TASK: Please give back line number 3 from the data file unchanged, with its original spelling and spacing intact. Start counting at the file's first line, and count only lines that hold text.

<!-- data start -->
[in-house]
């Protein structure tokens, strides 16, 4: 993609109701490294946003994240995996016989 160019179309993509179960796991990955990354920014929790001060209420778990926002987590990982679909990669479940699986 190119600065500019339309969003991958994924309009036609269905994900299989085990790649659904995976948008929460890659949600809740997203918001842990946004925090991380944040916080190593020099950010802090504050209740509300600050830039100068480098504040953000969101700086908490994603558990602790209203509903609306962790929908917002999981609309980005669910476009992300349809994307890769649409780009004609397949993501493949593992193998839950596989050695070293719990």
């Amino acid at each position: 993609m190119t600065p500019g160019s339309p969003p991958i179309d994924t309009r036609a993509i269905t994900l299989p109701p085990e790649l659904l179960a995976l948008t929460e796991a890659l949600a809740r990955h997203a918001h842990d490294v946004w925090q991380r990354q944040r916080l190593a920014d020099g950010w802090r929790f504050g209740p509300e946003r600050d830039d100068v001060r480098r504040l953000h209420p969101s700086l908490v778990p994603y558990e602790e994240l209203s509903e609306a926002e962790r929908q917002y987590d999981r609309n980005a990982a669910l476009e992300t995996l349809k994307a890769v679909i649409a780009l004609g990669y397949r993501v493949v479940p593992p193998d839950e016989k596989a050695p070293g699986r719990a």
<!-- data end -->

């Amino acid at each position: 993609m190119t600065p500019g160019s339309p969003p991958i179309d994924t309009r036609a993509i269905t994900l299989p109701p085990e790649l659904l179960a995976l948008t929460e796991a890659l949600a809740r990955h997203a918001h842990d490294v946004w925090q991380r990354q944040r916080l190593a920014d020099g950010w802090r929790f504050g209740p509300e946003r600050d830039d100068v001060r480098r504040l953000h209420p969101s700086l908490v778990p994603y558990e602790e994240l209203s509903e609306a926002e962790r929908q917002y987590d999981r609309n980005a990982a669910l476009e992300t995996l349809k994307a890769v679909i649409a780009l004609g990669y397949r993501v493949v479940p593992p193998d839950e016989k596989a050695p070293g699986r719990a």